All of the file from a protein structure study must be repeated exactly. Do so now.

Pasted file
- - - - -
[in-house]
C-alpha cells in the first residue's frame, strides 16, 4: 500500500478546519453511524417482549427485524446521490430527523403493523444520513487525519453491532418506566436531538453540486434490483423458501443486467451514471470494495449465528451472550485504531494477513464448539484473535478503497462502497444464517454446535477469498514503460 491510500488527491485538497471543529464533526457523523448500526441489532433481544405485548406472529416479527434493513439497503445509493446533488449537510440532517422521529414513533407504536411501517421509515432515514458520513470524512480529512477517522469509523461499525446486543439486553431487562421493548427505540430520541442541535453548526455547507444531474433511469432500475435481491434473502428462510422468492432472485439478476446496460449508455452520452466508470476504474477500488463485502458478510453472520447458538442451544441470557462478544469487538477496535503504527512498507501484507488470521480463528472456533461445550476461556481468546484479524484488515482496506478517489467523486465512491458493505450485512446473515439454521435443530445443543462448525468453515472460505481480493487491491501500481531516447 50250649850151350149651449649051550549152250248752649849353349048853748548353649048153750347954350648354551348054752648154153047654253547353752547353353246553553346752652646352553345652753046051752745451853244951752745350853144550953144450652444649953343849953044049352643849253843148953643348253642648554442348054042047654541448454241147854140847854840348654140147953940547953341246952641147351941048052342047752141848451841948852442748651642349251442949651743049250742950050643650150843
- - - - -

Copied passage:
[in-house]
C-alpha cells in the first residue's frame, strides 16, 4: 500500500478546519453511524417482549427485524446521490430527523403493523444520513487525519453491532418506566436531538453540486434490483423458501443486467451514471470494495449465528451472550485504531494477513464448539484473535478503497462502497444464517454446535477469498514503460 491510500488527491485538497471543529464533526457523523448500526441489532433481544405485548406472529416479527434493513439497503445509493446533488449537510440532517422521529414513533407504536411501517421509515432515514458520513470524512480529512477517522469509523461499525446486543439486553431487562421493548427505540430520541442541535453548526455547507444531474433511469432500475435481491434473502428462510422468492432472485439478476446496460449508455452520452466508470476504474477500488463485502458478510453472520447458538442451544441470557462478544469487538477496535503504527512498507501484507488470521480463528472456533461445550476461556481468546484479524484488515482496506478517489467523486465512491458493505450485512446473515439454521435443530445443543462448525468453515472460505481480493487491491501500481531516447 50250649850151350149651449649051550549152250248752649849353349048853748548353649048153750347954350648354551348054752648154153047654253547353752547353353246553553346752652646352553345652753046051752745451853244951752745350853144550953144450652444649953343849953044049352643849253843148953643348253642648554442348054042047654541448454241147854140847854840348654140147953940547953341246952641147351941048052342047752141848451841948852442748651642349251442949651743049250742950050643650150843